The first work we see in the exhibition is the life-size, remote-controlled robot that he designed with electronics engineer Shuya Abe in Japan in 1964. He called it Robot K-456, a reference to a Mozart piano concerto. It’s a mechanical antique – charming like the Jetsons – a relic of a future long since past. Paik choreographed a performance for K-456 entitled ‘First Accident of the Twenty-First Century’. The robot walked along Madison Avenue and was hit by a car driven by a fellow artist whilst attempting to cross 75th Street, falling to the ground. Paik declared that this act represented “a catastrophe of technology” – a reminder that despite his geeky fascination for all things technological, his work is at its heart deeply humanist.
These early robots and machines are reminiscent of sculptures by Jean Tinguely, or the mad machines drawn by Heath Robinson. The humour is child-like. The sole purpose of ‘TV chair’ is to video-surveil the bottom of whoever sits on it. The artist as practical joker, Duchampian iconoclast. It seems so innocent. And redolent of a time when it was possible to think that art and fun were not diametrically opposed. Yet his imagining of ways to harness the possibilities of commercial television and multimedia is hugely significant. In a 1975 interview, he said, “Marcel Duchamp did everything except video. He made a large front door and a very small exit. That exit is video. It’s by it that you can exit Marcel Duchamp.”Works such as ‘Chroma Key Glasses’ and ‘TV Penis’ are attachments to the body, revealing his interest in the possibilities of merging man and machine; artwork and audience. Nam June Paik would have loved Google Glass.
Paik sitting in TV Chair (1968/1976) in “Nam June Paik Werke, 1946–1976: Music, Fluxus, Video,” 1976. Photo credit: © Friedrich Rosenstiel, Cologne
The most engaging works for me, however, were his 1986 series ‘Family of Robot’, which presents us with Mother, Father and Baby robots, fabricated with vintage radio and television monitors. They suggest the extended hierarchical family of traditional Korean culture, and its emphasis on filial piety. In their child-like playfulness they are completely disarming. It is impossible to look at them without smiling.
What is revealed about Paik now, in this show, is how prescient he was. He imagined the possibilities of social media long before Mark Zuckerberg was born. He understood the possibilities of the internet. He invented the term “electronic superhighway.” He envisaged the creative potential of personal video and mobile phones. Paik’s work was highly influential in considering connections between technology and the body, and in the relational possibilities of technology, its potential for connecting individuals and communities. In 1971 he said, “People can create their own art and send it to their friends through video-telephone lines and elevate their mood by watching or attaching certain medical electronic gadgets and control their own brainwaves in order to achieve an instant Nirvana.” His predictions have, by and large, come to pass, although he may not have imagined people using these miraculous inventions to share funny cat videos and pictures of their dinner. Numerous artists owe a debt to Paik’s restless experimentation and inventiveness, among them Stelarc, Mariko Mori, and most especially Cao Fei with her experiments in Second Life, and the invention of her own parallel universe, ‘RMB City.’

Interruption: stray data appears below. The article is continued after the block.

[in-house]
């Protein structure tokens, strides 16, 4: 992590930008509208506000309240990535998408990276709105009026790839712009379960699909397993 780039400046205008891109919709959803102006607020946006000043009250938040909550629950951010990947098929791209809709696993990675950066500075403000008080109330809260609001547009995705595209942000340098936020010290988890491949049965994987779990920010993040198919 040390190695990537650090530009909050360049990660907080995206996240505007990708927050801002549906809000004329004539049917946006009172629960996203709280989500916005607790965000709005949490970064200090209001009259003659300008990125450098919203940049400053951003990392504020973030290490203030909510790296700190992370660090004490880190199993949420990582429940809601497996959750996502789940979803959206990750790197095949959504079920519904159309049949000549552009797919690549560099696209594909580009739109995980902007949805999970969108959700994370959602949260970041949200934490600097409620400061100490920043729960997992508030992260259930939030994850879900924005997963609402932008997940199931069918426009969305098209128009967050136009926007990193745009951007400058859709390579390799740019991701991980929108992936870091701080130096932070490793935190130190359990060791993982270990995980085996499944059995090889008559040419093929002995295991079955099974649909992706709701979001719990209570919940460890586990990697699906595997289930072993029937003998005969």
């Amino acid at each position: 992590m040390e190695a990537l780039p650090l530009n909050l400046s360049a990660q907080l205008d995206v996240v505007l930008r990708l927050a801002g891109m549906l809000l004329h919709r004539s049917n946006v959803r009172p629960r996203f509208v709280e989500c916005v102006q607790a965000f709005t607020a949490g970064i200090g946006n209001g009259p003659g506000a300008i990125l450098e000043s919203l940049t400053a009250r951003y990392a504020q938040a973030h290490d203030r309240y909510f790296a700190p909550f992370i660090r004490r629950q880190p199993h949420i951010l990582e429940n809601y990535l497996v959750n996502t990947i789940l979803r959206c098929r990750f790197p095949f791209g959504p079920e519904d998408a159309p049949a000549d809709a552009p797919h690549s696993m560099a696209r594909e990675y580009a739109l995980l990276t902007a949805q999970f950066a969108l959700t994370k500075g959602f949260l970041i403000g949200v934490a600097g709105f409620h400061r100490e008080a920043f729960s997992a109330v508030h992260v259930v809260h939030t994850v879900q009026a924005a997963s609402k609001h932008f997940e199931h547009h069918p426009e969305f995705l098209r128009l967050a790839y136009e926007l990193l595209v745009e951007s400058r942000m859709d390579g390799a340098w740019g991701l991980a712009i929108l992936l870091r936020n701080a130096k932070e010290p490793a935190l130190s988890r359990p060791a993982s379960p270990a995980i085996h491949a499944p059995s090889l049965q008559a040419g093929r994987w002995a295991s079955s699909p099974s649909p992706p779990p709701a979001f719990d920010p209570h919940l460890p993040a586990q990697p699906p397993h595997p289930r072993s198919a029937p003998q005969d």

Sadly, it is Paik’s utopianism that seems quaint today, in an age of drones and the use of social media to foment terror; a time in which, despite our addiction to technology, we inevitably have a darker view. ‘Becoming Robot’ is a little like a window into a far more optimistic past, a reminder that art can challenge things we take for granted. Paik believed it was the duty of the artist to “reimagine technology in the service of art and culture.” Anyone?
Presentation of Good Morning Mr. Orwell, at the Kitchen Gallery, New York, on December 8, 1983. Photo credit: Photograph © 1983 by Lorenzo Bianda (Tegna, CH). The exhibition continues at Asia Society New York, 725 Park Avenue (at 70th Street) until January 4, 2015. The artist’s website, Nam June Paik estate
 Nam June Paik with Charlotte Moorman, ‘Video, vidiot, videology’ in Gregory Battock (ed), New artists video: a critical anthology, EP Dutton, New York 1978
 “Marcel Duchamp a tout fait sauf la video. Il a fait une grande porte d’entrée et une toute petite porte de sortie. Cette porte-là, c’est la video. C’est par elle que vous pouvez sortir de Marcel Duchamp.” Irmeline Leeber, “Entretien avec Nam June Paik,” Chroniques de l’art vivant 55 (February 1975)
 Nam June Paik, untitled essay reproduced in Sonsbeek 71: Sonsbeek buiten de perken (Arnhem: Sonsbeek Foundation, 1971)